FEARS ARE growing for the future of the Hackney Gazette. The company that owns the chronicler of the highs and lows of Hackney is facing a possible £13 million tax bill.
Admitting that it could have run up a huge amount of unpaid corporation tax and interest over the last 10 years, the Norwich-based Archant is putting a huge amount aside to pay to the Revenue after “a recent tax case involving another company”.
Fans of the paper have become increasingly worried about its decline as advertising leaves print for the internet. Once the paper, started in 1864, was essential reading in several editions a week; now newsagents may order as few as 5 copies of its once-a-week editions — and sell only two — although some have told Loving Dalston they sell 20 a week.
Archant tells would-be advertisers that the Gazette sells 31,700 copies a week. In a borough with an official population of less than 300,000, including non-English-speakers, that would be a remarkable figure. The paper also “bulks” — gives away copies.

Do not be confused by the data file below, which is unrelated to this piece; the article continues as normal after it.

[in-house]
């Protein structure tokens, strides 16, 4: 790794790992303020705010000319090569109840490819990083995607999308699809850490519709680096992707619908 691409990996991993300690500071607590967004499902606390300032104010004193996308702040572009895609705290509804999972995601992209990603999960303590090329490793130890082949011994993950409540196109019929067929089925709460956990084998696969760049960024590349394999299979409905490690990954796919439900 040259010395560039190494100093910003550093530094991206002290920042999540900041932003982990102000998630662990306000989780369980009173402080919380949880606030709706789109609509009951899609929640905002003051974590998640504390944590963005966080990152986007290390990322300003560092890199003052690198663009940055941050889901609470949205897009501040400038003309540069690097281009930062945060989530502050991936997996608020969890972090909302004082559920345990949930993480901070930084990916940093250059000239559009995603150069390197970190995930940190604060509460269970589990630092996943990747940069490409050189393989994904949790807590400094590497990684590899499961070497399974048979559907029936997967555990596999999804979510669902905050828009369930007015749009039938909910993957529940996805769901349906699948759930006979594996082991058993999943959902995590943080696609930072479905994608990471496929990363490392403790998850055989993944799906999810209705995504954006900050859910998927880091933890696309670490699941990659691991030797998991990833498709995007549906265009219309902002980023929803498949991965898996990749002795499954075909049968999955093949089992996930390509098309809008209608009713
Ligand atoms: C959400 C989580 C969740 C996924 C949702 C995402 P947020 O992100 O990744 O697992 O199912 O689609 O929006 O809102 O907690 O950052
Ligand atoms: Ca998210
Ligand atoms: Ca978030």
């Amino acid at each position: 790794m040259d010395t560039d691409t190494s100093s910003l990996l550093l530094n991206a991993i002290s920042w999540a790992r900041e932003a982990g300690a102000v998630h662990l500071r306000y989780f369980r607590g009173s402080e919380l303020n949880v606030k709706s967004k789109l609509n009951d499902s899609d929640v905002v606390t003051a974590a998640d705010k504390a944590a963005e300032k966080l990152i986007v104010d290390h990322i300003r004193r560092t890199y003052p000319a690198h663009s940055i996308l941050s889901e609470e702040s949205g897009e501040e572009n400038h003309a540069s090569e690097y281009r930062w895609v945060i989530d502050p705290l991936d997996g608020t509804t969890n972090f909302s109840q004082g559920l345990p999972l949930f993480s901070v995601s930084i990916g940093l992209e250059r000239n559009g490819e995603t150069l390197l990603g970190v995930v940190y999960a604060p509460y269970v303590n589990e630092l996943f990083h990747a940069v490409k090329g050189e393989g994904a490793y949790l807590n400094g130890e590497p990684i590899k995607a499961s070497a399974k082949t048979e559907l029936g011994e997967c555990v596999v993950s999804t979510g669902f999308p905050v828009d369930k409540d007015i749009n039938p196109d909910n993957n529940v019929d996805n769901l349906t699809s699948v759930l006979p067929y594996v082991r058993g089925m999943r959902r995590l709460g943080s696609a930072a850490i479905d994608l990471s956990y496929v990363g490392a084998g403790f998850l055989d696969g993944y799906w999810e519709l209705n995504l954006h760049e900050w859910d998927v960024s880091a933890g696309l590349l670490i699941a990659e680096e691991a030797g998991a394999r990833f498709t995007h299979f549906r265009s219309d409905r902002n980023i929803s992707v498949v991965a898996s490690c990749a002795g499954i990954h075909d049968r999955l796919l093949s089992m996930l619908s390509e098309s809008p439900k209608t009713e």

Archant’s latest turnover fell 2.7% year on year to £131.4 million, although the Gazette website says it is £194 million. The company’s profits have fallen by 40%.
The Gazette this month, April 2013, raised its cover price to 65p even though the paper now includes stories that used to be reserved for sister paper the Islington Gazette. Staff have been told by Archant’s London managing director, Will Hattam, to work on both, prompting mutterings of “God save us from whizzkids”.
Archant publications are also building their web presences at the expense of their print versions. Many Hackneyites will be hoping their local paper outlasts the whizzkid (worth a bet) and still has a print presence for its 150th birthday next year, 2014 (not worth a bet).
David Altheer 190413
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